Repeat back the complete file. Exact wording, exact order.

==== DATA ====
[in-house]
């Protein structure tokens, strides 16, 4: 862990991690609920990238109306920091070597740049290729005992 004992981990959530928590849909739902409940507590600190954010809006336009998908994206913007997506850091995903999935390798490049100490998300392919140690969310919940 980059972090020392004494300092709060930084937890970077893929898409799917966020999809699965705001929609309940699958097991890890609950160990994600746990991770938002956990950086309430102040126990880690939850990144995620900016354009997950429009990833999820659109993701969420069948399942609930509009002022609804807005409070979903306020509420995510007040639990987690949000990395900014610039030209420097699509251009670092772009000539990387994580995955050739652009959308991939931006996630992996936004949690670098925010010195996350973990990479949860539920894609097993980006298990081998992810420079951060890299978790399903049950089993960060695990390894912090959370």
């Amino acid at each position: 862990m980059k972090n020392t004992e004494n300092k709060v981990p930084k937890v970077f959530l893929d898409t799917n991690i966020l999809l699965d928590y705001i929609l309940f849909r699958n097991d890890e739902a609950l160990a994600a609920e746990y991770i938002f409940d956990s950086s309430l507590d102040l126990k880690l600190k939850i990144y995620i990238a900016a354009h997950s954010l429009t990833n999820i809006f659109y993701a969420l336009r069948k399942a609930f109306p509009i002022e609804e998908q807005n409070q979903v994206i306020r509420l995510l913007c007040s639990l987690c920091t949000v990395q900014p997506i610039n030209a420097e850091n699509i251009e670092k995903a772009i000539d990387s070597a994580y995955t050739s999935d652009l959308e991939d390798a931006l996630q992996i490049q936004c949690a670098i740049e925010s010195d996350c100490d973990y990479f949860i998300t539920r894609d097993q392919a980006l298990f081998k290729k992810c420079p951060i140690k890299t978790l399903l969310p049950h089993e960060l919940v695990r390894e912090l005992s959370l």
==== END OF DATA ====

[in-house]
């Protein structure tokens, strides 16, 4: 862990991690609920990238109306920091070597740049290729005992 004992981990959530928590849909739902409940507590600190954010809006336009998908994206913007997506850091995903999935390798490049100490998300392919140690969310919940 980059972090020392004494300092709060930084937890970077893929898409799917966020999809699965705001929609309940699958097991890890609950160990994600746990991770938002956990950086309430102040126990880690939850990144995620900016354009997950429009990833999820659109993701969420069948399942609930509009002022609804807005409070979903306020509420995510007040639990987690949000990395900014610039030209420097699509251009670092772009000539990387994580995955050739652009959308991939931006996630992996936004949690670098925010010195996350973990990479949860539920894609097993980006298990081998992810420079951060890299978790399903049950089993960060695990390894912090959370």
């Amino acid at each position: 862990m980059k972090n020392t004992e004494n300092k709060v981990p930084k937890v970077f959530l893929d898409t799917n991690i966020l999809l699965d928590y705001i929609l309940f849909r699958n097991d890890e739902a609950l160990a994600a609920e746990y991770i938002f409940d956990s950086s309430l507590d102040l126990k880690l600190k939850i990144y995620i990238a900016a354009h997950s954010l429009t990833n999820i809006f659109y993701a969420l336009r069948k399942a609930f109306p509009i002022e609804e998908q807005n409070q979903v994206i306020r509420l995510l913007c007040s639990l987690c920091t949000v990395q900014p997506i610039n030209a420097e850091n699509i251009e670092k995903a772009i000539d990387s070597a994580y995955t050739s999935d652009l959308e991939d390798a931006l996630q992996i490049q936004c949690a670098i740049e925010s010195d996350c100490d973990y990479f949860i998300t539920r894609d097993q392919a980006l298990f081998k290729k992810c420079p951060i140690k890299t978790l399903l969310p049950h089993e960060l919940v695990r390894e912090l005992s959370l």